5. Build: Design and implementation of changes required to any or all of the elements inside the circle in the above graphic

  6. Action: The cycle begins anew!

Each move through the cycle is like a rebirth: some part or parts of the enterprise, connected to its perceived identity—like its business model, or long-held strategy, or suite of products, or culture—have to literally die, and something new needs to be "born."

This is energizing and creative, but it's also profoundly challenging and painful. Remember: the deeper the change, the more profound and deeply embedded the resistance.

Managing the renewal cycle requires a "full engagement" and "full bandwidth" approach.

Full engagement means involving the entire organization, including senior leadership, in every phase of the cycle. Full bandwidth means going beyond addressing only the rational, practical, technological and political dimensions of change (the province of traditional change-management methods).

Of course they're critical, but you'll need to engage your people on deep emotional, creative, intuitive—even "spiritual" (identity)—levels, too. Remember: you're rocking people's worlds here—possibly to the core! That's never going to be an exercise in pure rational analysis.

Without widespread engagement, or without openly addressing the painful emotional issues, each move through the cycle creates negative political and emotional "baggage" that gets dumped in the organizational "cellar." As baggage accumulates underground, organizational resistance grows and the entrepreneurial flame dims.

But when a full-bandwidth, full-engagement process is adopted, each pass-through of the cycle becomes easier. Also, with each pass-through, the cycle builds incremental improvements in enterprise resilience, competence and creativity.

Here's why: it is primarily through engaging deeply in transformational change that we grow in competence, creativity, resilience, resourcefulness, wisdom and maturity.

A New Leadership Paradigm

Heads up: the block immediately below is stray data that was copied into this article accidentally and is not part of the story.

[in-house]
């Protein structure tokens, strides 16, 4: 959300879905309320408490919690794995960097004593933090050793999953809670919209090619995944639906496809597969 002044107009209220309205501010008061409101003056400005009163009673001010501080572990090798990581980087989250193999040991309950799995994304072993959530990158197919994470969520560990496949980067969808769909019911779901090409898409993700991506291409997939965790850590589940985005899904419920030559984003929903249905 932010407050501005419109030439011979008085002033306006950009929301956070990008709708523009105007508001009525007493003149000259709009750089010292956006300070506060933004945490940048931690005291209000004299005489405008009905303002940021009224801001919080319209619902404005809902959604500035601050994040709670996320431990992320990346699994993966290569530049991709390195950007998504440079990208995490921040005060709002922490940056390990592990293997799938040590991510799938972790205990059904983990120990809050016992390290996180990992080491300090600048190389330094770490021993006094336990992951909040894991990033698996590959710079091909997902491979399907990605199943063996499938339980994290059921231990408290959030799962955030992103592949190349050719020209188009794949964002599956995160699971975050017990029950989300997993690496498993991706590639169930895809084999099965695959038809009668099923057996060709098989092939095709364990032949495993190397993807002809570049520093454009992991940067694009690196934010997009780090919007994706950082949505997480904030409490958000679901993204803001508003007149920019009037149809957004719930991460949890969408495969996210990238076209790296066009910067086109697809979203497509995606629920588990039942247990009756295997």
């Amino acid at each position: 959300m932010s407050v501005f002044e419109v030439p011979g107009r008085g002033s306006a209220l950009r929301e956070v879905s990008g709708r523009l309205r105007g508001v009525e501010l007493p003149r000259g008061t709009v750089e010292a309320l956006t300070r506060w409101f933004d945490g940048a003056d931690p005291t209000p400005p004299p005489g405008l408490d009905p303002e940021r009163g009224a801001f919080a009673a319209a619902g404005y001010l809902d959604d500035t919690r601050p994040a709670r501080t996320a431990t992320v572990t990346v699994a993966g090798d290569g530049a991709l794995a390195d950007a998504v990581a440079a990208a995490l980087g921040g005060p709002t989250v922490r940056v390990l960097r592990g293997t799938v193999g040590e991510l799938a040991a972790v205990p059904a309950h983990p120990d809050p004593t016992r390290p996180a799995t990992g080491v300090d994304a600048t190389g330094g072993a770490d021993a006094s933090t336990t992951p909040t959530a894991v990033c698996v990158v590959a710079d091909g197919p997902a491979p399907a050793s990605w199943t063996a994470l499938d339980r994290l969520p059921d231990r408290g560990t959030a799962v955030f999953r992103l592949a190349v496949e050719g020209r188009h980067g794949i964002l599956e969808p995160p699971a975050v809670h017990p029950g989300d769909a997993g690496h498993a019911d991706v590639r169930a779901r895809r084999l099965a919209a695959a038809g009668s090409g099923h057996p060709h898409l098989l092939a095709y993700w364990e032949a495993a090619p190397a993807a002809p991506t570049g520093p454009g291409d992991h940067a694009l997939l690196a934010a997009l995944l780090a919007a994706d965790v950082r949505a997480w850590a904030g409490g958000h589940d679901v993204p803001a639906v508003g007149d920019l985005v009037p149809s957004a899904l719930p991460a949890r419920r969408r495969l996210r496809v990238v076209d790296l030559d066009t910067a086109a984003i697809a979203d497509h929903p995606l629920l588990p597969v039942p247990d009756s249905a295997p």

The foundation of execution is alignment—getting everyone "on the same page." The old leadership paradigm, founded on a parent-child model, used the tools of control, compliance and conformity to gain alignment.

In today's marketplace, the costs of the old approach are staggering. Bluntly put, the old paradigm serves only to perpetuate an increasingly stagnant status quo, and it devastates commitment, creativity and diversity—the foundations of renewable entrepreneurship.

The new paradigm replaces the parent-child model with an adult-to-adult, commitment-driven model based on mutual respect, accountability, negotiation and experience-based trust. This model fosters initiative, engaged commitment and creativity.

To enact the new paradigm, leaders will need to grow toward intellectual, emotional and spiritual "wholeness," so that they can balance and integrate the polarities between discipline and creativity:

Discipline Creativity
Power Humility
Accountability Freedom
Directing Listening
Mastery Learning
Strength Vulnerability
Rationality Intuition/Emotion

Wholeness is also critical for successfully engaging in a "full-spectrum" strategy for managing the cognitive, emotional, social, practical and political challenges of the Cycle of Renewal.

Creating a highly diverse, inclusive culture requires facilitation, support and community-building skills as well as the inner strength to foster the growth and empowerment of others without feeling threatened.

Continue reading "Renewable Corporate Entrepreneurship: The Path to Sustainable Growth" ... Read the full article

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ABOUT THE AUTHOR

Dr. Dean Robb is president of Robb Consulting, LLC (www.robbconsulting.com). Reach him at drobb@robbconsulting.com.